April 19, 2019

“Good Friday”

Midnight Rambler

“Where the fuck am I?”

Actually, I don’t even remember that. All I remember is coming to — just a bit — and then falling back into unconsciousness.

Slowly. Oh so slowly. Slowly, my mind began to process, but it was at the speed of the first MS-DOS computers. Dial-up Internet. Waiting for the page to load. “I want a cigarette.”

Like tripping on LSD, like Alice in Wonderland. The characters soon took form, and they were truly evil. It was about that time that I began to realize where I was, although I was still not sure. Who knows what the police report will say. Who knows if, like the Mueller Report, I’ll even have the right to see the whole thing?

They say that theatre is a willing suspension of disbelief. It was like that. Jail? Me? I’m just a good old-fashioned, somewhat-privileged (refer to what the article in FORTUNE called us), fun loving white boy.

They were people I’ve known. My first step dad was there. The man with the salt-and-pepper flattop haircut. My ex-wife was there. She was absolutely The third guard was an African-American who, while he bared no resemblance to anyone I’d known, was not one I’d want to mess with.

Coming to consciousness. Think, Art. Try to think. You can do this — whatever “this” is. I’m not…this.

Years before, I had a choice. She gave me a choice. From Illinois Bell in Chicago to Mountain Bell in Santa Fe, she called. We’d married ten months earlier. She was constantly traveling back to Chicago to be a “helicopter daughter” to her parents. Exact words are hard to recollect this many years later, but the bottom line was, “we’re moving to Chicago or we’re divorcing”. Answer now. No time to process. No time to sleep on it. ”What are you going to do?”

No one really liked her. I didn’t even like her by the time we married. For some in my family, it was the “Jewish” thing, although it seemed, to a lesser extent, than the “Catholic” thing, being from West Texas. Perhaps the reason Texans liked, or tolerated, Jews more so than Catholics was because of Neiman-Marcus and Sanger-Harris. There was a huge ruckus when an Uncle on my maternal side married a Catholic woman (and a Yankee from Illinois at that!) Truth be told, I was clueless. While we attended church as a “family” until leaving Abilene upon the second divorce, other than for events, I’ve not attended a church regularly, or at all. Nor only once.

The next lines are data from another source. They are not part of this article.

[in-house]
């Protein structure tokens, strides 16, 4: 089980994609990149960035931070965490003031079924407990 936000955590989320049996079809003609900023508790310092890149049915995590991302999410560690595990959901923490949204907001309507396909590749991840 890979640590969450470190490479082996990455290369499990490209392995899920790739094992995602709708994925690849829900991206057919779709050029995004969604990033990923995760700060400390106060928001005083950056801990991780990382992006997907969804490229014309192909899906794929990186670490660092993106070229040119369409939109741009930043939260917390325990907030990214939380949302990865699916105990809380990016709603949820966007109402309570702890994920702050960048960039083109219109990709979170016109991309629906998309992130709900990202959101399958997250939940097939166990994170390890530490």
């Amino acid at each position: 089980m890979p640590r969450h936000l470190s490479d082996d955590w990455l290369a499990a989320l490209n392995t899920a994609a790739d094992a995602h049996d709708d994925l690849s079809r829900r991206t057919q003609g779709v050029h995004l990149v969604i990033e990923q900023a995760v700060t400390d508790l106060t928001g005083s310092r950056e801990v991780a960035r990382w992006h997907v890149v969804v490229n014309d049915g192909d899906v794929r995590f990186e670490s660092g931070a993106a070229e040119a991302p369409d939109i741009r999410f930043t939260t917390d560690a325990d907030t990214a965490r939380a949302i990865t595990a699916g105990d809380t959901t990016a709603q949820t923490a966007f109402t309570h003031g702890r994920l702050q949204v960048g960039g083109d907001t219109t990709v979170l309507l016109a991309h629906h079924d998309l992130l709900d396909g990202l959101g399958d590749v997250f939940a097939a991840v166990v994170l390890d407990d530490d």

Think, Art. Stand up for how you really feel. Stand up, and not for her, nor for anyone else. For you.

My cell measured about 5’ x 5’, as far as I can remember. I mean, I could stand up, but it was…small. I sat on a tiny bar, hands handcuffed behind my back and then attached to a bar so as to minimize movement. The cell was padded. I’d never been incarcerated. I didn’t know that all of these cells were not padded.

Not sure here. But think, as I became more and more coherent, beginning to realize the severity of my situation, my lips opened, my indignance came out, and, I simply refused to believe where I was, and demanded out. As if I was in charge.

I began to rant and rave about the fact that I was just a good old party boy, and, OOPS, and OK, just give me the bill, where’s the door? I “think” I also began to play the gay card. And the “my shoulder is injured-and-you’re-gonna-pay-for-the-damage-you’re-doing”! It worked — they released me from that cell. At which point I assumed I was free to go. Dude, Where’s My Car?

There was a fourth guard who, at the time, seemed to become my escort. He was less responsible for enforcement than he was to — simply being an escort from station to station. I cannot he was older than 30. For one night in El Paso, he became my shining star — and the only star that I could see.


The thought of being incarcerated. Trapped like an animal. Memories of psych wards. Mom locked up in the John J. Seeley Medical Center in Galveston, Texas for six weeks in 1967. Kicking, fighting, and screaming as she was taken to her daily shock treatments.

My life in the context of 20th-century history and pop culture — infused with a dose of fun (where appropriate!) More to come when I get my sea legs on here.

My life in the context of 20th-century history and pop culture — infused with a dose of fun (where appropriate!) More to come when I get my sea legs on here.